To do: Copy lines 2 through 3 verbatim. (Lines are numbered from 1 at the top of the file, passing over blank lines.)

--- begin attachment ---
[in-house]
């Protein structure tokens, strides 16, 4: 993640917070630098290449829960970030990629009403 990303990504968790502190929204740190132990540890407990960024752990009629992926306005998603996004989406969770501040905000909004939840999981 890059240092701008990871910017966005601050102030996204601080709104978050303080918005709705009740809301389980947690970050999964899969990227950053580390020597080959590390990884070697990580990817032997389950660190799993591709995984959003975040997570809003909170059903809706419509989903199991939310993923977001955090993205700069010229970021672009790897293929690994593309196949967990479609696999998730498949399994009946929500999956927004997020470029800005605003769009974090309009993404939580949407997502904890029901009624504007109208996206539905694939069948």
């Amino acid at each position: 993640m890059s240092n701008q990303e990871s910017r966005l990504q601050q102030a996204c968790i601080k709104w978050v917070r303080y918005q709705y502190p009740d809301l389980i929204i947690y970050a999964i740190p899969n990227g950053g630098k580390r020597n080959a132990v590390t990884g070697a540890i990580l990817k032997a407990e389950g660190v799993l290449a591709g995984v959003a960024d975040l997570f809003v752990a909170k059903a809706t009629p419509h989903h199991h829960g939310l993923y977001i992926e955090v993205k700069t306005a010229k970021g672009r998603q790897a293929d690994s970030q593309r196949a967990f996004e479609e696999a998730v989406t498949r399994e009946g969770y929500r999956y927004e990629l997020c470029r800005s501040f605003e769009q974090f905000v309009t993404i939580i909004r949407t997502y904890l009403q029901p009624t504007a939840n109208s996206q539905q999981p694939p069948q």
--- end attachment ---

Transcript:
């Protein structure tokens, strides 16, 4: 993640917070630098290449829960970030990629009403 990303990504968790502190929204740190132990540890407990960024752990009629992926306005998603996004989406969770501040905000909004939840999981 890059240092701008990871910017966005601050102030996204601080709104978050303080918005709705009740809301389980947690970050999964899969990227950053580390020597080959590390990884070697990580990817032997389950660190799993591709995984959003975040997570809003909170059903809706419509989903199991939310993923977001955090993205700069010229970021672009790897293929690994593309196949967990479609696999998730498949399994009946929500999956927004997020470029800005605003769009974090309009993404939580949407997502904890029901009624504007109208996206539905694939069948």
């Amino acid at each position: 993640m890059s240092n701008q990303e990871s910017r966005l990504q601050q102030a996204c968790i601080k709104w978050v917070r303080y918005q709705y502190p009740d809301l389980i929204i947690y970050a999964i740190p899969n990227g950053g630098k580390r020597n080959a132990v590390t990884g070697a540890i990580l990817k032997a407990e389950g660190v799993l290449a591709g995984v959003a960024d975040l997570f809003v752990a909170k059903a809706t009629p419509h989903h199991h829960g939310l993923y977001i992926e955090v993205k700069t306005a010229k970021g672009r998603q790897a293929d690994s970030q593309r196949a967990f996004e479609e696999a998730v989406t498949r399994e009946g969770y929500r999956y927004e990629l997020c470029r800005s501040f605003e769009q974090f905000v309009t993404i939580i909004r949407t997502y904890l009403q029901p009624t504007a939840n109208s996206q539905q999981p694939p069948q």